|Pre-game street scene in Center-ville Saint-Etienne|
Pastry is a good way to kill some time. We would call the above a Napoleon, but in France it was called a "mille-feuille" in French. No, it was not gluten free. Sometimes you just got to cheat a little and deal with the consequences later.
Still quiet in Saint-Etienne. That would change. But, first, off to the Parc-Musee de la Mine, or Puits Couriot.
Abandon all hope ye who enter.
There was a group of schoolchildren lined up for a tour. At least I think they were there for a tour. We never saw them again. Perhaps they are still working an underground seam.
Saint-Etienne was a major coal-mining center from the mid-19th Century into the 1970s. This is a statue that was erected with great fanfare at the mine in 1920.
They had a collection of photographs on display from the 1900 era of mineworkers and was were, literally, "working families." Not in the sense that politicians use the phrase today, but in the sense of the whole family worked the mine.
These were from noted French photographer (and Saint-Etienne local) Felix Thiollier.
This is a view of the top-landing. And this is where the miners hung their equipment:
Has a "gallows" feel to it, doesn't it? This is the shower:
These were very depressing safety posters:
They also looked vaguely communistic, but that's just me.
The "chevalement," or top-landing. There were stairs on the side. You could once climb it. I was "willing" to climb. But, alas, the stairs were cordoned off. No climbing the chevalement in 2016.
Under the chevalement.
Heading back to the exhibit area, with one of the old slap heaps visible. It's now largely green with a bald-headed top spot. They said that on cold days you can see steam rising from the old slag heaps as heat is still escaping.
Here is a view of the entire Parc-Musee de la Mine:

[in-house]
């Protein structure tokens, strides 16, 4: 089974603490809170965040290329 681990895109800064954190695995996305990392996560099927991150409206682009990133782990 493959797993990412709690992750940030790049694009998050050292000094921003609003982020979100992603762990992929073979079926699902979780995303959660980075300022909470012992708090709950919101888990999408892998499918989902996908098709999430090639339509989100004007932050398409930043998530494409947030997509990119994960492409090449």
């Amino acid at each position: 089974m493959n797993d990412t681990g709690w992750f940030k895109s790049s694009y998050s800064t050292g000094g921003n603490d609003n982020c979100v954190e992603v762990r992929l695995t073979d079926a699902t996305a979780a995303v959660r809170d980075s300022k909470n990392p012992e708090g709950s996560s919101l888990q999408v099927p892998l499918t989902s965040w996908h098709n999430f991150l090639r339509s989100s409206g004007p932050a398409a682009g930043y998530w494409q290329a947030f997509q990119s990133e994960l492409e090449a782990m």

One of the best museum experiences to be had in Saint-Etienne. Of course, Saint-Etienne is not exactly Paris when it comes to museum.
Uh-oh. Would you look at the clock? It's getting time to head up to the Satde Geoffroy-Guichard for some football.
Downtown Saint-Etienne was now packed with partisans of the English and Slovakian sides.
The easiest thing to do was walk the half-hour to the stadium. The police presence was heavier than it was at the Croatian game. For obvious reasons.
Strangely enough, I only was frisked once. And that was at a checkpoint where everyone was getting frisked. Entering the Croatia game, I was frisked twice. I strongly believe that I was being racially profiled because I looked Croat. Turns out, at the 81-minute point of the Croatia game, there was a good reason for the profiling.
This is the time during the pre-game when the Slovakia players come out in their civvies to greet the faithful.
This is the pre-game ceremony:
It is difficult to get good photos of game action when you are sitting this far from the pitch.
I could crop and enlarge, but the camera is not professional quality. Neither is the photographer.
There was a lot of action on our side of the field in the second half. That was because England was continually trying to score and Slovakia was playing great defense.
The game ended in a 0-0 tie.
It was an exciting 0-0 tie. England was constantly putting pressure on Slovakia and Slovakia would not relent. This is something that American sports fans tend not to understand. Sometimes a nil-nil tie can be exciting. Sometimes it can be deathly dull. This was an exciting one.
As a result of this game, England finishes second in its group, which means it advances to the knockout round. Slovakia finished third in the group, which means it may or may not advance. Yet after the game, Slovakia fans were ecstatic and the England fans dejected. Why? Expectations. Slovakia does not expect to win. Drawing against England is a positive outcome for fans who expect nothing more from their team. For England, they kept the pressure on because they wanted to win the group. Finishing second meant a game in the knockout round against France. In France.
To which the England fan next to us remarked: "We handled France in 1415." It's not every sports event where the fan next to you makes a Battle of Agincourt allusion.